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The Sleepwalkers

How Europe Went to War in 1914
Clark, Christopher M. (Book - 2013)
Average Rating: 4.5 stars out of 5.
The Sleepwalkers
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Baker & Taylor
An authoritative chronicle, drawing on new research on World War I, traces the paths to war in a minute-by-minute narrative that examines the decades of history that informed the events of 1914.

HARPERCOLL

One of The New York Times Book Review’s 10 Best Books of the Year

Winner of the Los Angeles Times Book Prize (History)

The Sleepwalkers: How Europe Went to War in 1914 is historian Christopher Clark’s riveting account of the explosive beginnings of World War I.

Drawing on new scholarship, Clark offers a fresh look at World War I, focusing not on the battles and atrocities of the war itself, but on the complex events and relationships that led a group of well-meaning leaders into brutal conflict.

Clark traces the paths to war in a minute-by-minute, action-packed narrative that cuts between the key decision centers in Vienna, Berlin, St. Petersburg, Paris, London, and Belgrade, and examines the decades of history that informed the events of 1914 and details the mutual misunderstandings and unintended signals that drove the crisis forward in a few short weeks.

Meticulously researched and masterfully written, Christopher Clark’s The Sleepwalkers is a dramatic and authoritative chronicle of Europe’s descent into a war that tore the world apart.



Baker
& Taylor

Illustrated with dozens of black-and-white photos, this authoritative chronicle, drawing on new research on World War I, traces the paths to war in a minute-by-minute, fast-paced narrative that examines the decades of history that informed the events of 1914. 25,000 first printing.

Authors: Clark, Christopher M.
Title: The sleepwalkers
how Europe went to war in 1914
Publisher: New York : Harper, 2013
Edition: First U.S. edition
Characteristics: xxxi, 697 pages : illustrations ; 24 cm
Content Type: text
Media Type: unmediated
Carrier Type: volume
Notes: "First published in Great Britain in 2012 by Allen Lane, an imprint of Penguin Books."
ISBN: 9780061146657
006114665X
9780062223326
0062223321
Statement of Responsibility: Christopher Clark
Bibliography: Includes bibliographical references and index
Subject Headings: World War, 1914-1918 Causes World War, 1914-1918 Diplomatic history HISTORY / Military / World War I HISTORY / Europe / General Europe Politics and government 1871-1918
Topical Term: World War, 1914-1918
World War, 1914-1918
HISTORY Military World War I
HISTORY Europe General
LCCN: 2012038473
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Jul 18, 2014
  • horthhill rated this: 5 stars out of 5.

The Sleepwalkers: How Europe went to War in 1914 by Christopher Clark was quite impressive; at least to me who knew very little about how the First World War started. Of course, I became interested because this is the centenary of the beginning. I more or less read the book during the very same period - a century later- that the book covers: 28 June to 04 August 1914. The beginning and the cause of the beginning was certainly very complex, to say the least.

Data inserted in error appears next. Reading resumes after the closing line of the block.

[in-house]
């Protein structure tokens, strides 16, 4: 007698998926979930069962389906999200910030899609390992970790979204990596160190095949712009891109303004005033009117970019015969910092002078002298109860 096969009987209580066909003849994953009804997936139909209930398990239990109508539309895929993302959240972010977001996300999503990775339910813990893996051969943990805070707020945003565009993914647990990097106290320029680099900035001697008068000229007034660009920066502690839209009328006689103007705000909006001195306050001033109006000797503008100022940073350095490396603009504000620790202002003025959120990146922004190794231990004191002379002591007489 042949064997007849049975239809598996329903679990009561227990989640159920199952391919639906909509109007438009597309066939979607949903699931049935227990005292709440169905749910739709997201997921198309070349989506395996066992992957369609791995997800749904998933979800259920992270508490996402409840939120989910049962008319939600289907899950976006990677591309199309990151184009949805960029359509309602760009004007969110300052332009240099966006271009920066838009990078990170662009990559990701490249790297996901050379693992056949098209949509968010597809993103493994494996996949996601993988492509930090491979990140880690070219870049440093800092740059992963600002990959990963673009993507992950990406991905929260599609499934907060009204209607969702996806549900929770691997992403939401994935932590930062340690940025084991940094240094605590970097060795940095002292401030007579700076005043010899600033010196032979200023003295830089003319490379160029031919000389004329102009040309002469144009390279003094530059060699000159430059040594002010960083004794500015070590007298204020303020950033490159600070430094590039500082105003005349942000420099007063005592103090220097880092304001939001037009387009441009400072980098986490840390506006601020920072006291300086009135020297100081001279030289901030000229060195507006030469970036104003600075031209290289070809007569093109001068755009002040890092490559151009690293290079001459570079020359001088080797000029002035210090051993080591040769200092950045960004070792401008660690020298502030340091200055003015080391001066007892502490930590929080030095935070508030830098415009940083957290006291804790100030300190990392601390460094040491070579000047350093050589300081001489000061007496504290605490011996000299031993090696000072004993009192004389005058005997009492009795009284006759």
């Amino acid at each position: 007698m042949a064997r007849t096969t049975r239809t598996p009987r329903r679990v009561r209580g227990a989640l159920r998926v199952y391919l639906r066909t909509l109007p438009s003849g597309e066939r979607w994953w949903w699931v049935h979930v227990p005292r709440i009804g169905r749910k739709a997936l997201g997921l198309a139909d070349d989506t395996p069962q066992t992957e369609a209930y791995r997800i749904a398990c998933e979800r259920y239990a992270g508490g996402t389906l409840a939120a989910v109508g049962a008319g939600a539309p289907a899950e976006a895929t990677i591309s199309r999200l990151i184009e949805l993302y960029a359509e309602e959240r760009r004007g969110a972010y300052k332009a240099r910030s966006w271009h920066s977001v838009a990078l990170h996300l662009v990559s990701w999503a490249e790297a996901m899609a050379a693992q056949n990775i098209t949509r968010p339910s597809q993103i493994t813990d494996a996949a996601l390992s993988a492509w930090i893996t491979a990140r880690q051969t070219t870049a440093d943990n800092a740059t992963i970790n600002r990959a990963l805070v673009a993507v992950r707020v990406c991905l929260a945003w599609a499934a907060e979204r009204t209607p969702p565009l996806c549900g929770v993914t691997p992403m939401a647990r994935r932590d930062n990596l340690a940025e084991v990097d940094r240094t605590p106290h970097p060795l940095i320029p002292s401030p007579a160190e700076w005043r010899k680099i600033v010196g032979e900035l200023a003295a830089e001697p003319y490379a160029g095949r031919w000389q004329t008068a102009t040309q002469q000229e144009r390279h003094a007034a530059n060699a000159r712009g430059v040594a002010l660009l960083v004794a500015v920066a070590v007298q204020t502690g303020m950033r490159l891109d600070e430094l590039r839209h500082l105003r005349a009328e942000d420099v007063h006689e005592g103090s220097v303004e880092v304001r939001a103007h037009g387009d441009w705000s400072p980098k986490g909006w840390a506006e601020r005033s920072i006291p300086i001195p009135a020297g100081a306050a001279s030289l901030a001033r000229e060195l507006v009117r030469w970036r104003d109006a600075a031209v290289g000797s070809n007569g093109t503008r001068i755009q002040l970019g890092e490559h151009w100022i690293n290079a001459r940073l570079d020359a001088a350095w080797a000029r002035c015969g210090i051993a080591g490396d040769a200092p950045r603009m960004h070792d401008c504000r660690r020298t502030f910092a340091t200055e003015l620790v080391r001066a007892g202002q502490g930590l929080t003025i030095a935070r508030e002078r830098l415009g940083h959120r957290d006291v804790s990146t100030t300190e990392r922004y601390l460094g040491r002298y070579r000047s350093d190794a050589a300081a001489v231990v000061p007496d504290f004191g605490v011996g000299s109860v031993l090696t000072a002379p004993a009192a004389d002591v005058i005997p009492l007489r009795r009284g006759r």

Jun 18, 2014
  • Rock_Shadow rated this: 4.5 stars out of 5.

Quite an eye opening book: not easy to read because it is so thorough; but fascinating as it brings to life many characters, major and minor. I haven't realized just how complex and loaded the situation in Europe has been at the turn of the century, and how strange alliances have been created amongst countries of Europe and beyond. The narrative in three parts starts before the turn of the century, and culminates in July 1914 events and their immediate aftershock. The title fits; most history enthusiasts likely know why.

Feb 14, 2014
  • HROPERTZ rated this: 5 stars out of 5.

There are over 25000 books, articles and documents on the First World War. If you have time for reading only book, Mr Clark's well documented and balanced book is the one!

Recommended! An excellent description of how politicians and rulers
impose their narrow beliefs on history resulting in the deaths of millions. WWI resulted from the lack of will to communicate, not the lack of methods.

It wasn't the Serbs or the banks which lead to the war - it was the leaders going willingly along a path to believe the war would not happen or that it could be won.

Sep 10, 2013
  • dyfdd rated this: 3.5 stars out of 5.

This is a very well paced reveal of some of the individuals and circumstances that led to the final decisions that sparked the war. It does well in unraveling much of the complexity that existed at the time. It is also quite revealing how much of what happened then still resonates today, especially with regard to the recent conflicts in the Balkans. True, he doesn't cover ever element that was in play, such as the financial markets and players, but those would be for a book giving a different perspective on the lead-up to the war.

To read this book is to read the status quo, that history which they wish for the masses to accept, their popular story. Not to know that Paul Warburg was the vice-chairman of the Federal Reserve (he was offered the chairmanship, but turned it down as being "too public"), and a presidential advisor, while his brother, Max Warburg, was the head of the German central bank and advisor to Kaiser Wilhelm. Not to understand the reasons for the assassination of Archduke Ferdinand, and what documents had been placed in his possession leading up to it (thanks to lightning striking a horse-riding courrier), is to accept the popular fantasy. Negative rating.

May 08, 2013
  • threelions rated this: 4 stars out of 5.

very easy read, If you like this subject this is one you must read.

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app05 Version Arkelstorp Last updated 2014/10/23 09:41